Weight Reduction and Fuel Economy

An fka study demonstrates that vehicle weight can be reduced by 25% through the application of modern high-strength and AHSS. Overall, when looking at the evidence and the current state of the art in technology, the fka study concludes that aluminium designs provide 5 to 20% mass savings compared to an AHSS design (see figure). In fact, the average mass reduction advantage of aluminium is only 11%, far less than the 40-50% reduction often communicated by its proponents.

Looking to the future

The green car revolution, weight reduction and fuel economy: do they stand for the same equation?

  • Advanced powertrains (e.g. electric, plug-in hybrids and fuel cell vehicles), which take advantage of regenerative braking, do not see the same large variations in weight/fuel consumption with powertrain resizing as conventional internal combustion engines do.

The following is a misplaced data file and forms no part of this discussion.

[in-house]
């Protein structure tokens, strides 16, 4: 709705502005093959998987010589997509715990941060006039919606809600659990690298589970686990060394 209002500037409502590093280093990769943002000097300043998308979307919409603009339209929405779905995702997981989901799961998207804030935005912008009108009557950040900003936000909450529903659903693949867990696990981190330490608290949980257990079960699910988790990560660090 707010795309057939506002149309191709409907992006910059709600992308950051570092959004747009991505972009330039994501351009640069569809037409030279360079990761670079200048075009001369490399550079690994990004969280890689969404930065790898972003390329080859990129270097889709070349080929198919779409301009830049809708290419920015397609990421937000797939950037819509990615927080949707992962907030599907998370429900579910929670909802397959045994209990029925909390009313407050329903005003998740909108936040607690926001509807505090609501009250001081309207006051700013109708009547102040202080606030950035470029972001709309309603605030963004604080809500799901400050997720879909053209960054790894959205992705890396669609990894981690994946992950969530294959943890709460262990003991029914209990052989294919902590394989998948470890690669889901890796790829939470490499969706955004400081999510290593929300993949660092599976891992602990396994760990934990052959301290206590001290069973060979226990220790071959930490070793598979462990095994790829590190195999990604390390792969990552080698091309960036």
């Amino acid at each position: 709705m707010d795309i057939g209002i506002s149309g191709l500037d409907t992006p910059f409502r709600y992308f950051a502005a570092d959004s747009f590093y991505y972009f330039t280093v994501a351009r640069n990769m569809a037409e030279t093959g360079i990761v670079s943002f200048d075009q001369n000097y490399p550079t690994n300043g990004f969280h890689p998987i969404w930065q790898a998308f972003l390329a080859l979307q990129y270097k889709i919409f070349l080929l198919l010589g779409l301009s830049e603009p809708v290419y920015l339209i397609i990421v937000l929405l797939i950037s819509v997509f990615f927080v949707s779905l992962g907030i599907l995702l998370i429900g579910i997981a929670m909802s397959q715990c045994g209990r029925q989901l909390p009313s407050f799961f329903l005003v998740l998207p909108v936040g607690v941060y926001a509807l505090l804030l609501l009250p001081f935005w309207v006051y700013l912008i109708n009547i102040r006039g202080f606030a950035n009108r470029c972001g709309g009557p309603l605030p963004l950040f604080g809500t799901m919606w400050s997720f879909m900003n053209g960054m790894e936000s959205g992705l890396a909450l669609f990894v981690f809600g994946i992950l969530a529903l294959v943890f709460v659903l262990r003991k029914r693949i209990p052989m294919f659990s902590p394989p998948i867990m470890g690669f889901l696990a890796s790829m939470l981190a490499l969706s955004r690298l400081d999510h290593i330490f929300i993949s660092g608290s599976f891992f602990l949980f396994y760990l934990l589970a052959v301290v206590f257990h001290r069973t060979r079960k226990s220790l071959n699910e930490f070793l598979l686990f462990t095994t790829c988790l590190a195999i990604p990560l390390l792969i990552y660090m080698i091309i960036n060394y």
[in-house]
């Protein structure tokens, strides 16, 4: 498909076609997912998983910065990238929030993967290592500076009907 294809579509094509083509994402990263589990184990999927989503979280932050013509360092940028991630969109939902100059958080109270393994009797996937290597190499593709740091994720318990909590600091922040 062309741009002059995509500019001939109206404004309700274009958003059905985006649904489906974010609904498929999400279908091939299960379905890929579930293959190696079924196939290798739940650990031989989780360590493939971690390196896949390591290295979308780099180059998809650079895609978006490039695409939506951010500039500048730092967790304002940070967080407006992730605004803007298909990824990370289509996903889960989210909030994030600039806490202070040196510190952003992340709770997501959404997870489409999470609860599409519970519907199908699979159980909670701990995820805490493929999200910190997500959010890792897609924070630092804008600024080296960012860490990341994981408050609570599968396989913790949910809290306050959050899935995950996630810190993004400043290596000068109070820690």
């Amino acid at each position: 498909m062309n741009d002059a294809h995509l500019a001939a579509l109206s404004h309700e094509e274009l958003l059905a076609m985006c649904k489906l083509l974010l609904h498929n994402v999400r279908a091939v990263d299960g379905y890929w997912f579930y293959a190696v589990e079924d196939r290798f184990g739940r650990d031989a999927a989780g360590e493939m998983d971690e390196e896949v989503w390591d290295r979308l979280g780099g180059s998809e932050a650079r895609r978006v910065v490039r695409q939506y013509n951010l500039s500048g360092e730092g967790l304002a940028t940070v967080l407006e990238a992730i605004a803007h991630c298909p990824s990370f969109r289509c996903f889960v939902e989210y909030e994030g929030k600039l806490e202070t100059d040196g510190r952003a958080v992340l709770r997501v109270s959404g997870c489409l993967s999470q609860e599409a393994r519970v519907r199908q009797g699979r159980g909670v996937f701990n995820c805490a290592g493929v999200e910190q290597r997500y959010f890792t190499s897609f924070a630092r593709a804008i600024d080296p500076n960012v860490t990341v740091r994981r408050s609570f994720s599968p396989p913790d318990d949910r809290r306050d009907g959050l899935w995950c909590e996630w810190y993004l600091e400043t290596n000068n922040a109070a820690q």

• Weight reduction will continue to be relevant with newly designed powertrains, as car manufacturers will be able to reduce battery storage and motor size based on lower mass structures. The choice of material is therefore critical in this respect, and steel will continue to successfully reinvent itself to meet this challenge of weight reduction together with safety and environmental responsibility—at little or no extra cost. The FSV Programme stands as an example of this commitment.


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